The team also published a recap of the AMA with the Character Tech Team and detailed upcoming updates to the character customizer and Med Pens functionality and the new FPS Cave Missions. Alongside a variety of miscellaneous tasks, the team has been coordinating efforts on concepting the updated Community Hub which they are very excited about.
In March, Engineering added physics support for multiple solar systems. A new grid type (GT_SOLARSYSTEM) that replicates the configuration of the current root grid was added along with the ability to skip the inside/outside checks to allow multiple instances of such grids to overlap without entities randomly transitioning between them. To ease debugging (which can be difficult without a visual representation of what’s going on in the physical world), a simple debug raytracing framework was added to visualize the results of ray world intersection (RWI) checks. This has been hugely useful already and allowed the team to fix various bugs quickly. The team will also be using this to optimize RWI in general as it accurately uncovers performance issues otherwise hidden in the game’s RWI queries.
March also saw various code optimizations, including the physicalization of planets, ray-bound intersections, and using octrees for ray-occlusion tracing. Furthermore, the velocity limit for explosions and shockwaves was removed, interior grids can now be saved as CGFs to allow proper instancing, and support for kinematic parts (animated parts that get proper velocity estimates) was added. The Physics Team also spent time bug fixing and supporting Alpha 3.13.
Work on the G12 renderer continued, with internal resolution scaling and native resolution rendering being reworked. The render graph that controls the scheduling of render passes and associated resource management was merged into the main development branch. Alongside this, more existing features were ported to Gen12, such as emissive lights and object motion blur, and the shader parser was refactored in parts to allow for faster processing (especially for code dependency tracking).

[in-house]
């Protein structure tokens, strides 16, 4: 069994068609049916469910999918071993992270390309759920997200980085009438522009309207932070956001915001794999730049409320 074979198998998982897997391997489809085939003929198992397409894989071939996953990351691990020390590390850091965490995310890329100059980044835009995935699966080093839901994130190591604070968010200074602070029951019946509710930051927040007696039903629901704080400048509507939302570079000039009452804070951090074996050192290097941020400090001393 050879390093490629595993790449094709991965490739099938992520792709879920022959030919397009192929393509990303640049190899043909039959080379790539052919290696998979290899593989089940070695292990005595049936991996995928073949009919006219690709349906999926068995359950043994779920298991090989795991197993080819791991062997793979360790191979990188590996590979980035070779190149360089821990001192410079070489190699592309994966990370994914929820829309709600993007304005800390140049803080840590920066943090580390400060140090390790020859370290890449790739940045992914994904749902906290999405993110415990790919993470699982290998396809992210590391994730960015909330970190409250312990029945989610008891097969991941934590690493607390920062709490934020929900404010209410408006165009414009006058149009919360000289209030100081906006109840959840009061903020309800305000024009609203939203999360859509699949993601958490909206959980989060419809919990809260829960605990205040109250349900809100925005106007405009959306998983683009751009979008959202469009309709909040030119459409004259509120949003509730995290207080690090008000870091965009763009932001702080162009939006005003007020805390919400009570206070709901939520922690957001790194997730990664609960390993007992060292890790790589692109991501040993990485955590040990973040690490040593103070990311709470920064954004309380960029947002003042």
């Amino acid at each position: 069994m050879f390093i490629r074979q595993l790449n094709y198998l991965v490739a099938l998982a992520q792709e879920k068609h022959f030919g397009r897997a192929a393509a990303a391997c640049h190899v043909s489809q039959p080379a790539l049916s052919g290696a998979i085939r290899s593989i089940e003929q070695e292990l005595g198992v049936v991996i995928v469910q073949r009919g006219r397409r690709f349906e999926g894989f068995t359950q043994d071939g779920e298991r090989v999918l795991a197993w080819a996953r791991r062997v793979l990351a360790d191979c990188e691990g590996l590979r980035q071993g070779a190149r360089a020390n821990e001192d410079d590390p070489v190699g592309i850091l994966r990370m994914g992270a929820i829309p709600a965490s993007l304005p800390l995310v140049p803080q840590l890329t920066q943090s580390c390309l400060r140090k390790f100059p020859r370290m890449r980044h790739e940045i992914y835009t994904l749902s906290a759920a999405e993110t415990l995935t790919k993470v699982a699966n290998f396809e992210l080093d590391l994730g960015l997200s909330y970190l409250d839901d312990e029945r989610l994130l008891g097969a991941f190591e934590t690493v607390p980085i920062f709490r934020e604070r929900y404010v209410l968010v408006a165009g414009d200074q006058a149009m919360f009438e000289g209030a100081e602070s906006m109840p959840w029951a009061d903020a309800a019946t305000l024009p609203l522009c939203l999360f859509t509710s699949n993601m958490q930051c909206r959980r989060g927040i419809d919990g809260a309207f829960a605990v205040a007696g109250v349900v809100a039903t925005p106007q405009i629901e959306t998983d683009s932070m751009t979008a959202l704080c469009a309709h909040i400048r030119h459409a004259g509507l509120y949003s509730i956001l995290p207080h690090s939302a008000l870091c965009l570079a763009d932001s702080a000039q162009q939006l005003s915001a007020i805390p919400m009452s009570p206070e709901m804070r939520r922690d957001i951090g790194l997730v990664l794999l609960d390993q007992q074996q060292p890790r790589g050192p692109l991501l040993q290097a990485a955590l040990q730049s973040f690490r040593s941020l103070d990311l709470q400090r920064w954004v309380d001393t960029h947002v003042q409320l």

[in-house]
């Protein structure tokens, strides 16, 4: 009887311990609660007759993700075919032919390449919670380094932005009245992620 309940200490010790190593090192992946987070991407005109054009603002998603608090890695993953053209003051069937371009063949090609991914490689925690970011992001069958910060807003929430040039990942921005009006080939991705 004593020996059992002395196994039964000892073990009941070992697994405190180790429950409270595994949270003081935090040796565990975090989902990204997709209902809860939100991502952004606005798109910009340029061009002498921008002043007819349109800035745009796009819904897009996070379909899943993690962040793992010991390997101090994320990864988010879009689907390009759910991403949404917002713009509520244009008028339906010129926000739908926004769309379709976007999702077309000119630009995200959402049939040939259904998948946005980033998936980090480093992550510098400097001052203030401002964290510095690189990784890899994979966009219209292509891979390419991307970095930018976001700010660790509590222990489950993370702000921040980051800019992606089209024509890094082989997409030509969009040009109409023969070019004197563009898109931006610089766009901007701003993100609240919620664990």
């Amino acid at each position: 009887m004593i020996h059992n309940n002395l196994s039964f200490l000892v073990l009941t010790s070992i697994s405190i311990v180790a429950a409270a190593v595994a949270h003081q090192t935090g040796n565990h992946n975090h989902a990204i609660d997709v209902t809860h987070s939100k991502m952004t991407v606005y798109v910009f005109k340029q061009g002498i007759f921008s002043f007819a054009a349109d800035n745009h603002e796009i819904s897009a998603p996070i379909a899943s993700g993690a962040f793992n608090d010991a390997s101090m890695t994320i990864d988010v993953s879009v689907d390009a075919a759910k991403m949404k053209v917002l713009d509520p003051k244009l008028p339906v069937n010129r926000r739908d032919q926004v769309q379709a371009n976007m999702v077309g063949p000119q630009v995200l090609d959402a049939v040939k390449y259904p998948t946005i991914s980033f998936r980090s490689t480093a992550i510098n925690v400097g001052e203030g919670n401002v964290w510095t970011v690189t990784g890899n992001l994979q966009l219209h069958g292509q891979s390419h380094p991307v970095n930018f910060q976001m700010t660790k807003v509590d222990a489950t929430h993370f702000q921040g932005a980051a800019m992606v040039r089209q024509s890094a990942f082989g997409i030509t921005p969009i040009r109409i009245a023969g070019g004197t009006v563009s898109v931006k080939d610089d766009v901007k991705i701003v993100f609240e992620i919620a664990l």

Engineering made great progress with volumetric clouds last month, with tint support being added to allow more flexibility on the art side when coloring clouds for exotic planets. The multi-scatter solution also received various subtle improvements, including taking an atmosphere’s optical depth along shadow rays into account. Cloud shaping was further improved to provide a better sense of local volume, while support for shadow refinement was added to further contribute to cloud detail. Alongside these visual improvements, initial optimizations were implemented to speed up the raymarching process, and the implementation of an efficient empty space skipping scheme has begun.
On the core-engine side, more work was done on performance analysis and regression. The in-engine profiler received various improvements, including the ability to group samples captured by their respective function. The team also started to look into replacing their current UI solution for postmortem performance analysis based on captured performance telemetry data. Python scripts were written to run performance tests and write corresponding reports. Additionally, the threading logic was refactored to further improve performance and the job system now utilizes specific APIs introduced with Windows 8.1 and Windows 10 (Windows 7 still works but won’t benefit) to allow for much-improved waking of jobs and preventing contention in the fiber system thread. This is particularly noticeable on CPUs with a significant number of cores and will be rolled out in Alpha 3.13. The entity component update scheduler received a profiler and GUI as well as various optimizations.